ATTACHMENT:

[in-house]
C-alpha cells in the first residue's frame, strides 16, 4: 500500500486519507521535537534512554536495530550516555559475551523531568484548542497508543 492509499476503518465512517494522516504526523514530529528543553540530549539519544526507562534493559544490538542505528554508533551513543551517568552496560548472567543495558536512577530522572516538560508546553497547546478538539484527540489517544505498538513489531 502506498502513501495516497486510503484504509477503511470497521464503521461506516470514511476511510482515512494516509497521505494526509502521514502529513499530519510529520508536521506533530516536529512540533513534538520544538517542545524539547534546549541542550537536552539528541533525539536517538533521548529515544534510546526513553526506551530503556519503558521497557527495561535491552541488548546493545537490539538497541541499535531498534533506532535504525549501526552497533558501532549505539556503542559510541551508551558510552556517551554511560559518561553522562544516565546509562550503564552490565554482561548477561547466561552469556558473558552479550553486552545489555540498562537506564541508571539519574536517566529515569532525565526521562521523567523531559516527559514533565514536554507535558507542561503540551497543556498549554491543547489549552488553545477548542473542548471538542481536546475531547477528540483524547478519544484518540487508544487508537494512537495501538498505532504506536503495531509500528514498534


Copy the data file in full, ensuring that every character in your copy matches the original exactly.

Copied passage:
[in-house]
C-alpha cells in the first residue's frame, strides 16, 4: 500500500486519507521535537534512554536495530550516555559475551523531568484548542497508543 492509499476503518465512517494522516504526523514530529528543553540530549539519544526507562534493559544490538542505528554508533551513543551517568552496560548472567543495558536512577530522572516538560508546553497547546478538539484527540489517544505498538513489531 502506498502513501495516497486510503484504509477503511470497521464503521461506516470514511476511510482515512494516509497521505494526509502521514502529513499530519510529520508536521506533530516536529512540533513534538520544538517542545524539547534546549541542550537536552539528541533525539536517538533521548529515544534510546526513553526506551530503556519503558521497557527495561535491552541488548546493545537490539538497541541499535531498534533506532535504525549501526552497533558501532549505539556503542559510541551508551558510552556517551554511560559518561553522562544516565546509562550503564552490565554482561548477561547466561552469556558473558552479550553486552545489555540498562537506564541508571539519574536517566529515569532525565526521562521523567523531559516527559514533565514536554507535558507542561503540551497543556498549554491543547489549552488553545477548542473542548471538542481536546475531547477528540483524547478519544484518540487508544487508537494512537495501538498505532504506536503495531509500528514498534